Joseph Merrick, one of the most severely deformed individuals recorded in medical history, would hardly seem like the role David Bowie was born to play. The latter looked and acted as if destined for nineteen-seventies rock stardom; the former so horrified his fellow Victorians that he was exhibited under the name “The Elephant Man.” But whatever their outward differences, these Englishmen did both know fame, a condition Bowie rued alongside John Lennon in 1975. Yet in the following years he continued to expand his public profile, not least by turning to acting, and even came off as a viable movie star in Nicolas Roeg‘s The Man Who Fell to Earth — not that playing a fragile but magnetic visitor from another world would have been much of a stretch.
In fact, it was The Man Who Fell to Earth that convinced theater director Jack Hofsiss to offer Bowie the lead in The Elephant Man, Bernard Pomerance’s play about the life of Joseph Merrick (referred to, in the script, as John Merrick). Hofsiss suspected that Bowie “would understand Merrick’s sense of otherness and alienation,” writes Louder’s Bill DeMain; he may or may not have known that Bowie’s experience studying mime, of which he made plenty of use in his concerts, would place him well to evoke the character’s misshapen body.
The Elephant Man explicitly calls for no prosthetic makeup; beginning with David Schofield, who starred in its first productions, all the actors playing Joseph Merrick have had to embody him with their acting skills alone.
You can see how Bowie did it in clips above. “I got a call within two weeks of having to go over and start rehearsal,” his web site quotes him as saying. “So I went to the London Hospital and went to the museum there. Found the plaster casts of the bits of Merrick’s body that were interesting to the medical profession and the little church that he’d made, and his cap and his cloak.” These artifacts gave him enough sufficient sense of “the general atmosphere” of Merrick’s life and times to make the role his own by the time of his first performances in Denver and Chicago in the summer of 1980. “Advance word on Bowie’s performance was encouraging, with box office records broken at the theaters in both cities,” writes DeMain; The Elephant Man soon made it to Broadway, opening at the Booth Theatre in the fall.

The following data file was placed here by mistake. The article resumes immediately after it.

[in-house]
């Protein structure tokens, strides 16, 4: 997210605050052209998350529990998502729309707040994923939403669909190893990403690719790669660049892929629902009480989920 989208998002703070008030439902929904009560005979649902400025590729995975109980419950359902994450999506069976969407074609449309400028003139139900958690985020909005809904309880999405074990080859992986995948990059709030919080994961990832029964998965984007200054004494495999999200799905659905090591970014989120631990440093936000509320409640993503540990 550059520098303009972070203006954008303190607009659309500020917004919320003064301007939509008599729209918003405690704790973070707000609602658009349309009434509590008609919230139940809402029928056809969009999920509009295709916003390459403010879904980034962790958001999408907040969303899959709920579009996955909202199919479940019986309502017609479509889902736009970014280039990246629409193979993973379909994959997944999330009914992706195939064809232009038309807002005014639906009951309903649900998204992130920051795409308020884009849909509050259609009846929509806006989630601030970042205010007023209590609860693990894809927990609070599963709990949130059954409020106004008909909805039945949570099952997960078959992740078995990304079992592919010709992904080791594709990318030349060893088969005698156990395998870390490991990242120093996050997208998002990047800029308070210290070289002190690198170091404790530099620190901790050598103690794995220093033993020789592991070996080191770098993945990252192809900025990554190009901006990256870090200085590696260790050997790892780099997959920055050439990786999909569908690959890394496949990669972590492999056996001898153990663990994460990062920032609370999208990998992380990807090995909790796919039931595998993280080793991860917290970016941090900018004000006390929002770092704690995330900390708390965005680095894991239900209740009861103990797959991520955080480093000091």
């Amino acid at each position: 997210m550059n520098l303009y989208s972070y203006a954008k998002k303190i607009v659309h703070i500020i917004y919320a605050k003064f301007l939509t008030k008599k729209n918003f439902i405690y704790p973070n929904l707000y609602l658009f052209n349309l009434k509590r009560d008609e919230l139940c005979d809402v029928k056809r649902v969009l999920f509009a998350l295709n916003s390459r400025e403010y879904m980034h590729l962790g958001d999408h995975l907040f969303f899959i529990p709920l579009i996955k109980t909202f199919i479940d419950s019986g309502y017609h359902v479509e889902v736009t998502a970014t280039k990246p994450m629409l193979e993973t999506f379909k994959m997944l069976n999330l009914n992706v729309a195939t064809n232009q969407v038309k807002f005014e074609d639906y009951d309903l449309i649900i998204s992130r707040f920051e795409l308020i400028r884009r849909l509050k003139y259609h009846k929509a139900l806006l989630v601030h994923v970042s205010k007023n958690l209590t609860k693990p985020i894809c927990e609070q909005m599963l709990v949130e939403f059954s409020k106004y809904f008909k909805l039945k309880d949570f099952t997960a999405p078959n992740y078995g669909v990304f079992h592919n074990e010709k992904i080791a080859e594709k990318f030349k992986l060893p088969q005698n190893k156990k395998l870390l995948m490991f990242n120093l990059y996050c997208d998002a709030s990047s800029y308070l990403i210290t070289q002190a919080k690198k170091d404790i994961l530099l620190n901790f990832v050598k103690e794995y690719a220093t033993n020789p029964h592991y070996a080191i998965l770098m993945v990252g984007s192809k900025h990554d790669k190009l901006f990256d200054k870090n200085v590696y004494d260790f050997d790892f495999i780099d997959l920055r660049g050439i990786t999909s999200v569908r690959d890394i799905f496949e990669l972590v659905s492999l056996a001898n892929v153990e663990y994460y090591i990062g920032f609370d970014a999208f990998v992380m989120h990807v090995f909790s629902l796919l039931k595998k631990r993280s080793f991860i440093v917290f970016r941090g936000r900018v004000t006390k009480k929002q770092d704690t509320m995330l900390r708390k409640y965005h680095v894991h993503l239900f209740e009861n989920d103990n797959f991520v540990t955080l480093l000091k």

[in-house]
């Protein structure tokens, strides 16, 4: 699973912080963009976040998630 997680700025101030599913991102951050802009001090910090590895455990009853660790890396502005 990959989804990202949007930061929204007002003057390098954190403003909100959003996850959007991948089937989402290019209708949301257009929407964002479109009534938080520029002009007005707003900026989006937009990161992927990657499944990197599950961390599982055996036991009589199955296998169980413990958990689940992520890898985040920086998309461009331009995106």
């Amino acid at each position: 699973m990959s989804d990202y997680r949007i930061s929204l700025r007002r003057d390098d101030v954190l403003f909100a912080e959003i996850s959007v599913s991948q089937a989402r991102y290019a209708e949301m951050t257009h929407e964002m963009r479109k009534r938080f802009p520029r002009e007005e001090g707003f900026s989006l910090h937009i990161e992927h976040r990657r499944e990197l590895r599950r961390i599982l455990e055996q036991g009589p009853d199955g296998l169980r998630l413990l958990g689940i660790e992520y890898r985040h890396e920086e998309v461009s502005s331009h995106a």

It was there, in December of 1980, that Mark David Chapman saw Bowie play Merrick, just two nights before he assassinated Lennon — and he also had another ticket, in the front row, for the very next night’s show. “John and Yoko were supposed to sit front-row for that show too,” said Bowie, “so the night after John was killed there were three empty seats in the front row. I can’t tell you how difficult it was to go on. I almost didn’t make it through the performance.” Having been number two on Chapman’s hit list surely did its part to inspire Bowie’s decision to recuse himself from live performance — to stop displaying himself for a living, as the character of Joseph Merrick would have put it — for the next few years. But it was only the early eighties, and Bowie could hardly have known that his real heights of fame, for better or worse, were yet to come.
Based in Seoul, Colin Marshall writes and broadcasts on cities, language, and culture. His projects include the Substack newsletter Books on Cities, the book The Stateless City: a Walk through 21st-Century Los Angeles and the video series The City in Cinema. Follow him on Twitter at @colinmarshall or on Facebook.